A CO2 fire extinguisher that's discharging will cool quickly, creating a frostbite risk to the operator, who should take care to touch only the handle and the nozzle and avoid the metal parts of the extinguisher. What is fire? Ask most people what a fire is and they'll tell you it's something frightening and destructive involving flames. But to a scientist, a fire is something much more precise. A fire is actually a chemical reaction called combustion. When combustion happens, substances like, oil, or coal (all of which are made from chemicals, even if you don't immediately think of them that way) combine with oxygen in the air to produce water, carbon dioxide, waste gases and an awful lot of. Combustion doesn't normally happen all by itself: things don't burst into flames without help. It usually takes some activation energy (provided by a spark or a match) to kick off the reaction. Once combustion is underway, the fire seems to continue all by itself. Photo: You need to to take away one or more of heat, air (oxygen), or fuel to break the triangle and put the fire. That's not quite true. Fire happens when three things are in the same place at the same time: Fuel (something to burn such as or coal). Oxygen (usually from the air). Heat. A fire can burn when all these things are present; it will stop when at least one of them is removed.
As any fire-fighter will tell you, putting out a fire involves breaking the fire triangle which means removing either the fuel, the heat, or the oxygen. Suppose a fire breaks out in a pan on top of your cooker, the first thing you normally do is switch off the heat. If that doesn't work, you might soak a towel with water and place it very carefully over the pan (or, better still, use a ). The towel is designed to block off the supply of oxygen to the fire (the water stops the towel from catching fire and making things worse). Every fire-fighting technique you can think of involves removing heat, oxygen, or fuel sometimes more than one of those things at the same time. Photo: Some extinguishers have pressure gauges on top so you can check they're correctly pressurized and safe to operate. If the pressure is either too high or too low, the needle moves into the upper or lower red zone. On this dry-powder extinguisher, the needle is right in the middle: still safely in the green zone, pressurized to about 14 times atmospheric pressure (the normal pressure of the air around us). Water extinguishers, which are the most common, are essentially tanks full of with compressed (tightly squeezed) air as the propellant to make them come out. Water extinguishers work by removing heat from the fire. Dry chemical extinguishers are tanks of foam or dry powder with compressed nitrogen as the propellant.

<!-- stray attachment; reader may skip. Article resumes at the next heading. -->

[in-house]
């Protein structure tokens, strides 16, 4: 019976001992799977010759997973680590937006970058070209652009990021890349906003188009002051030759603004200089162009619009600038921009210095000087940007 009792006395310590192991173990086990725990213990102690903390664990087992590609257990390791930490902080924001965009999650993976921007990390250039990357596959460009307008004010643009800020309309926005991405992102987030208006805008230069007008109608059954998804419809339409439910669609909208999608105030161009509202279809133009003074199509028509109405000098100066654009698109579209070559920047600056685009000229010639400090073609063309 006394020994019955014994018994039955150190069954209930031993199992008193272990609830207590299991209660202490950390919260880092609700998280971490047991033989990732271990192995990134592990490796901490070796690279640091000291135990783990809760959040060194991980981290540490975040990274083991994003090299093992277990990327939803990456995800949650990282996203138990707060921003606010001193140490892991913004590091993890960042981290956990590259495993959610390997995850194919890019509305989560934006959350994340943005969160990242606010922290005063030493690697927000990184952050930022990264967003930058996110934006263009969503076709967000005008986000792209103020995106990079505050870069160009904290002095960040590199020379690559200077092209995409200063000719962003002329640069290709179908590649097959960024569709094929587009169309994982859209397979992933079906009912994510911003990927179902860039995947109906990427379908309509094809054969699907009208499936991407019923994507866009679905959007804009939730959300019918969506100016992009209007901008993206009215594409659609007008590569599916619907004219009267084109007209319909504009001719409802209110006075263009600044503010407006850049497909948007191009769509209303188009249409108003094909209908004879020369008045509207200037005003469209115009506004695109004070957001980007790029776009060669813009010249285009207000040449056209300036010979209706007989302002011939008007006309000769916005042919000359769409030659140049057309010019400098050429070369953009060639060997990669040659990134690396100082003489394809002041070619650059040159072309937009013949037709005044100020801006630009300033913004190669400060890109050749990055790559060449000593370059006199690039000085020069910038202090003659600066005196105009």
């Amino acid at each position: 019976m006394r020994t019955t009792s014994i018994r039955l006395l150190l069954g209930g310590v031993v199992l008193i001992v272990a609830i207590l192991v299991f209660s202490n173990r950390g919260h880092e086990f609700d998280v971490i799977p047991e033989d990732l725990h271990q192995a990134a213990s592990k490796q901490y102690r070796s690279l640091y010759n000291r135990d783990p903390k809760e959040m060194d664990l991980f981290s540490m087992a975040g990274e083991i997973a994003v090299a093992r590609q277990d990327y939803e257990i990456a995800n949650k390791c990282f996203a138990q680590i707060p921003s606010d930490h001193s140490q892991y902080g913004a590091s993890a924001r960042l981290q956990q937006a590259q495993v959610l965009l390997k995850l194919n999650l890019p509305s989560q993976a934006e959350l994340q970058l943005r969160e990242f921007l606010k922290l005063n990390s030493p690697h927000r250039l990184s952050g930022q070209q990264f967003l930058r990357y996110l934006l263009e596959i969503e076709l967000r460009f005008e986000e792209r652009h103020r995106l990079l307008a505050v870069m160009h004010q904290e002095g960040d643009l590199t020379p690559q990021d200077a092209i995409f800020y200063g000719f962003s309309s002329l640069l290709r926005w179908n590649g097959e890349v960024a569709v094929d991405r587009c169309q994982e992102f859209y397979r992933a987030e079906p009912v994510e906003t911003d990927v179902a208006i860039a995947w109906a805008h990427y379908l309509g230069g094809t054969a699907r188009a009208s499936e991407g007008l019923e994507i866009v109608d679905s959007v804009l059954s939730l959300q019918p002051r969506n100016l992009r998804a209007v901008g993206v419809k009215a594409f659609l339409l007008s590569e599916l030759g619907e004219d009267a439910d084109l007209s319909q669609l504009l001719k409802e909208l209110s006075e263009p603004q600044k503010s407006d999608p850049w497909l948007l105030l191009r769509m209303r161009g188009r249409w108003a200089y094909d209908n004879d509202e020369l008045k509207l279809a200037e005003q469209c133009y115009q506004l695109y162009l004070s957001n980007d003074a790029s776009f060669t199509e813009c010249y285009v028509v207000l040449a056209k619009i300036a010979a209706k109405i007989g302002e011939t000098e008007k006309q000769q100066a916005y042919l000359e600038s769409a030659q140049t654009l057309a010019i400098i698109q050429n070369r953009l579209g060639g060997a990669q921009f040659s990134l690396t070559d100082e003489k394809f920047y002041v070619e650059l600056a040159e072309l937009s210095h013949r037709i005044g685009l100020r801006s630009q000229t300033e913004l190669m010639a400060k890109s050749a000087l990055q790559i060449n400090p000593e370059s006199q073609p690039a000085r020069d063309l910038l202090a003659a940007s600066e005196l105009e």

They work by smothering the fire: when you put a layer of powder or foam on the fire, you cut the fuel off from the oxygen around it, and the fire goes out. ) extinguishers contain a mixture of liquid and gaseous carbon dioxide (a nonflammable gas). CO is normally a gas at room temperature and pressure. It has to be stored under high pressure to make it a liquid. When you release the pressure, the gas expands enormously and cools to make a huge white jet. CO attacks the fire triangle in two ways: it smothers the oxygen and, because it's so cold, it also removes heat. That classifies extinguishers by what they contain. You'll also find fire extinguishers classified by the types of fires you can use them on. This gives us five different kinds: A: Green: For wood, cloth, and paper. B: Red: For combustible and flammable liquids such as oil, gasoline, and paint. C: Blue: For electrical equipment and tools. D: Orange: For flammable metals. K: Black: For animal or vegetable oils or cooking facts. It's important always to use the right extinguisher for the fire. Using the wrong extinguisher can put your life in danger and make the fire worse. For example, you must never use water extinguishers on electrical fires because you could electrocute yourself and the people nearby. If you're in the slightest doubt about tackling a fire, leave it alone and get yourself to safety.